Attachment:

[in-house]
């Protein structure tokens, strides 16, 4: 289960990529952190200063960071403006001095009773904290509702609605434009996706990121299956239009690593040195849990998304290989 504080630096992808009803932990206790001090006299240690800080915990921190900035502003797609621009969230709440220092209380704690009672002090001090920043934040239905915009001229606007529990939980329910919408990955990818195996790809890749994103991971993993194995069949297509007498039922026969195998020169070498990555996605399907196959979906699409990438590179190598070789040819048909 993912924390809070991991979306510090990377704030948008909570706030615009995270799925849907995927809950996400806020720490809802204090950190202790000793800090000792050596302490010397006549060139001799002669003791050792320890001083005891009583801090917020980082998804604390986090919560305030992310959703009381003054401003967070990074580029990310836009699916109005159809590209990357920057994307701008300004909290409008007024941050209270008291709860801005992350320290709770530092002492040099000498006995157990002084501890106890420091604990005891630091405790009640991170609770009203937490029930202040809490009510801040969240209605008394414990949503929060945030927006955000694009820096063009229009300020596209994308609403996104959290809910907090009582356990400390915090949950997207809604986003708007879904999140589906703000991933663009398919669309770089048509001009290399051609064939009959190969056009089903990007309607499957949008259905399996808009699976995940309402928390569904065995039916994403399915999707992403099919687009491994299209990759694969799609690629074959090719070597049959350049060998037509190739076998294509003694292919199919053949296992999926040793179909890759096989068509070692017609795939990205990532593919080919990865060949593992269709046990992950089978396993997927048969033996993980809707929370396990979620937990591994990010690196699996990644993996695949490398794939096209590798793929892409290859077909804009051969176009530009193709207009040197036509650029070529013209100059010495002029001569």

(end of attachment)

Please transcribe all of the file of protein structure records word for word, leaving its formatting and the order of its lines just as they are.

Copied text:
[in-house]
């Protein structure tokens, strides 16, 4: 289960990529952190200063960071403006001095009773904290509702609605434009996706990121299956239009690593040195849990998304290989 504080630096992808009803932990206790001090006299240690800080915990921190900035502003797609621009969230709440220092209380704690009672002090001090920043934040239905915009001229606007529990939980329910919408990955990818195996790809890749994103991971993993194995069949297509007498039922026969195998020169070498990555996605399907196959979906699409990438590179190598070789040819048909 993912924390809070991991979306510090990377704030948008909570706030615009995270799925849907995927809950996400806020720490809802204090950190202790000793800090000792050596302490010397006549060139001799002669003791050792320890001083005891009583801090917020980082998804604390986090919560305030992310959703009381003054401003967070990074580029990310836009699916109005159809590209990357920057994307701008300004909290409008007024941050209270008291709860801005992350320290709770530092002492040099000498006995157990002084501890106890420091604990005891630091405790009640991170609770009203937490029930202040809490009510801040969240209605008394414990949503929060945030927006955000694009820096063009229009300020596209994308609403996104959290809910907090009582356990400390915090949950997207809604986003708007879904999140589906703000991933663009398919669309770089048509001009290399051609064939009959190969056009089903990007309607499957949008259905399996808009699976995940309402928390569904065995039916994403399915999707992403099919687009491994299209990759694969799609690629074959090719070597049959350049060998037509190739076998294509003694292919199919053949296992999926040793179909890759096989068509070692017609795939990205990532593919080919990865060949593992269709046990992950089978396993997927048969033996993980809707929370396990979620937990591994990010690196699996990644993996695949490398794939096209590798793929892409290859077909804009051969176009530009193709207009040197036509650029070529013209100059010495002029001569």